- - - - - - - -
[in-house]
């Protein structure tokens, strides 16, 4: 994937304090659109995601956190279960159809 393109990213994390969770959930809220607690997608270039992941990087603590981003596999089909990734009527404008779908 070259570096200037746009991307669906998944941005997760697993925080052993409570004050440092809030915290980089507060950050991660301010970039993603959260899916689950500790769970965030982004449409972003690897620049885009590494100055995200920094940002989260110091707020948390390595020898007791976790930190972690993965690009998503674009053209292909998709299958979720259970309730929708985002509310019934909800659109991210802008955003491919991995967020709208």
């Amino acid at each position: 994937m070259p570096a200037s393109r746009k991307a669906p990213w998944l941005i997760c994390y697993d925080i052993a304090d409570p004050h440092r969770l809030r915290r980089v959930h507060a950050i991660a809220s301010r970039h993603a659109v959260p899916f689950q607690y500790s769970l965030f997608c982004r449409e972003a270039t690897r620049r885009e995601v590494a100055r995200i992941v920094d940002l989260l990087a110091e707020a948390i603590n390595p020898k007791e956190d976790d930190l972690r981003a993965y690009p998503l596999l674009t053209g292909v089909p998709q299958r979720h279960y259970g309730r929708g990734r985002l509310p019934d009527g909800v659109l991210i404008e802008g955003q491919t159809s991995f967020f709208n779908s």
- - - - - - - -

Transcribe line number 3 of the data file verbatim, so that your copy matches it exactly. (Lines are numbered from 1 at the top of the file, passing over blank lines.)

């Amino acid at each position: 994937m070259p570096a200037s393109r746009k991307a669906p990213w998944l941005i997760c994390y697993d925080i052993a304090d409570p004050h440092r969770l809030r915290r980089v959930h507060a950050i991660a809220s301010r970039h993603a659109v959260p899916f689950q607690y500790s769970l965030f997608c982004r449409e972003a270039t690897r620049r885009e995601v590494a100055r995200i992941v920094d940002l989260l990087a110091e707020a948390i603590n390595p020898k007791e956190d976790d930190l972690r981003a993965y690009p998503l596999l674009t053209g292909v089909p998709q299958r979720h279960y259970g309730r929708g990734r985002l509310p019934d009527g909800v659109l991210i404008e802008g955003q491919t159809s991995f967020f709208n779908s």